The Senate’s no-confidence vote on Attorney General Alberto Gonzales will be held in mid-June, Sens. Chuck Schumer (D-NY), Dianne Feinstein (D-CA), and Sheldon Whitehouse (D-RI) announced today.
During the press conference, Whitehouse, a former U.S. Attorney himself, said that Gonzales may have obstructed justice when he tried to “shape” Monica Goodling’s testimony during a meeting prior to her hearing yesterday. (ThinkProgress raised this possibility yesterday.)
Asked about Goodling’s meeting with Gonzales, Whitehouse told reporters, “It is surprising how often a whiff of obstruction of justice has reared its head in the course of this investigation.” He said the “standard of impropriety that Kyle Sampson and the attorney general and the Department of Justice, through its public spokesmen, have defined is, in effect — tracks almost exactly the standard for criminal obstruction of justice.”
Gonzales may also be guilty of lying under oath. His conversation with Goodling took place on either March 14 or 15, a week after Goodling found out that she was going to testify before the House committee. Yet on May 10, Gonzales told the Senate Judiciary Committee that he had “not gone back and spoken directly with…others who are involved in this process.”
UPDATE: AmericaBlog has the text of the no-confidence resolution.
SCHUMER: We’ll let former U.S. Attorney Whitehouse answer that one.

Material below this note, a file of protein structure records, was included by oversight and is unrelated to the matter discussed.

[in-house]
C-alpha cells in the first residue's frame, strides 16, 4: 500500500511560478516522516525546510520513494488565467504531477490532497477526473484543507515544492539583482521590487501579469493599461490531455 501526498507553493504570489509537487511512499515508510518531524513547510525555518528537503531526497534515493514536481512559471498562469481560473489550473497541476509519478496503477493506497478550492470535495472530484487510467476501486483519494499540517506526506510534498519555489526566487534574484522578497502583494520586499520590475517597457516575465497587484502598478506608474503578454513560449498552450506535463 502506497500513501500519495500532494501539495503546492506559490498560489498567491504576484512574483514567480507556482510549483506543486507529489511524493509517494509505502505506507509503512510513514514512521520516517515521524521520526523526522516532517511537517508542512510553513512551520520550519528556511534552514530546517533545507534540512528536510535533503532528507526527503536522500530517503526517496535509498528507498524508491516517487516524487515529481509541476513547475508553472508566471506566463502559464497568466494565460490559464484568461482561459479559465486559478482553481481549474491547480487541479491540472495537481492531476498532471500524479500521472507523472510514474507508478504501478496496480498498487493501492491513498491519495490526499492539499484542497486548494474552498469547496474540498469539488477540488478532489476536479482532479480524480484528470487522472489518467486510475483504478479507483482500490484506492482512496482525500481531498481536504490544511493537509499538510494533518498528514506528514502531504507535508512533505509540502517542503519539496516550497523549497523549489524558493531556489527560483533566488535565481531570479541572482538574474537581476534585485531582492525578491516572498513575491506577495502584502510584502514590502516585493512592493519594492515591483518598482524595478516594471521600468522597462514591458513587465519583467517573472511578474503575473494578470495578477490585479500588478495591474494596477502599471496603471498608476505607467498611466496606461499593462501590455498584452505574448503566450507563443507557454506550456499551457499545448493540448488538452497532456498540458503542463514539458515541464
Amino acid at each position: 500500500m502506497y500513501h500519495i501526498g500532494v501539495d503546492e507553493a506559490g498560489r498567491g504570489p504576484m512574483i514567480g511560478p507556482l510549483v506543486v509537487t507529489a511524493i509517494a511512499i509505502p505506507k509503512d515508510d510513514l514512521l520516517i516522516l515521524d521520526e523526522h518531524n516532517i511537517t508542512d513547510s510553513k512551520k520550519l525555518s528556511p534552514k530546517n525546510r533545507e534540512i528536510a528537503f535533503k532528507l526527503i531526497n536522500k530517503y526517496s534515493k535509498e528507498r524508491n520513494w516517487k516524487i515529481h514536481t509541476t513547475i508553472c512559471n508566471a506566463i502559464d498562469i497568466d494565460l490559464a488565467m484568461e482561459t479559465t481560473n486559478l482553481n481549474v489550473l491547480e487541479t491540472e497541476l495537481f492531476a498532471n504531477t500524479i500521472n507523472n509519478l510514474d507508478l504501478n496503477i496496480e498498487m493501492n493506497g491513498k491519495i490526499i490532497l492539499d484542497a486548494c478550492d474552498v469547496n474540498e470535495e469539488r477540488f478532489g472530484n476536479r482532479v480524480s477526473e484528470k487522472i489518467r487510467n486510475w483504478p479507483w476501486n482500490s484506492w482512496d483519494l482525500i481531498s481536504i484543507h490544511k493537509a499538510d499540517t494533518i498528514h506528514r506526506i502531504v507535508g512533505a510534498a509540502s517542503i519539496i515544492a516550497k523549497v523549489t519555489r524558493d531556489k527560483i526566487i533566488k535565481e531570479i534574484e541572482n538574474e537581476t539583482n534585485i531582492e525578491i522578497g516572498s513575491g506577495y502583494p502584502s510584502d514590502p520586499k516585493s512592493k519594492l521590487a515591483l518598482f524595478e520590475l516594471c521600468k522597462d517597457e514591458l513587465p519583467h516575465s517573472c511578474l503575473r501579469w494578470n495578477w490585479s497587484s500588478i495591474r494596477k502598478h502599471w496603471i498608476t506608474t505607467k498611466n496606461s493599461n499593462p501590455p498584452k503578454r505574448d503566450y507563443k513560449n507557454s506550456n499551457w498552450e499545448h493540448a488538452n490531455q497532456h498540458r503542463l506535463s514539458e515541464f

WHITEHOUSE: I don’t know enough about what actually took place to characterize it. But it is surprising how often a whiff of obstruction of justice has reared its head in the course of this investigation.
It happened first when I asked the four U.S. attorneys at the hearing what they would have done if a witness of theirs had been approached in the way that the Department of Justice staffer approached Cummins and them about their testimony in Congress.
And they said: Well, what we would do is we would open investigations. And I said: Well, what kind? And they said: Well, into this conduct. And I said: For what law? And they said: Well, obstruction of justice.
The standard of impropriety that Kyle Sampson and the attorney general and the Department of Justice, through its public spokesmen, have defined is, in effect — tracks almost exactly the standard for criminal obstruction of justice.
So if we were to look more into the specifics of that conversation and we found that it was, again, in the area of obstruction of justice, it would come as no surprise. There’s been the cloud of that hanging over this entire investigation.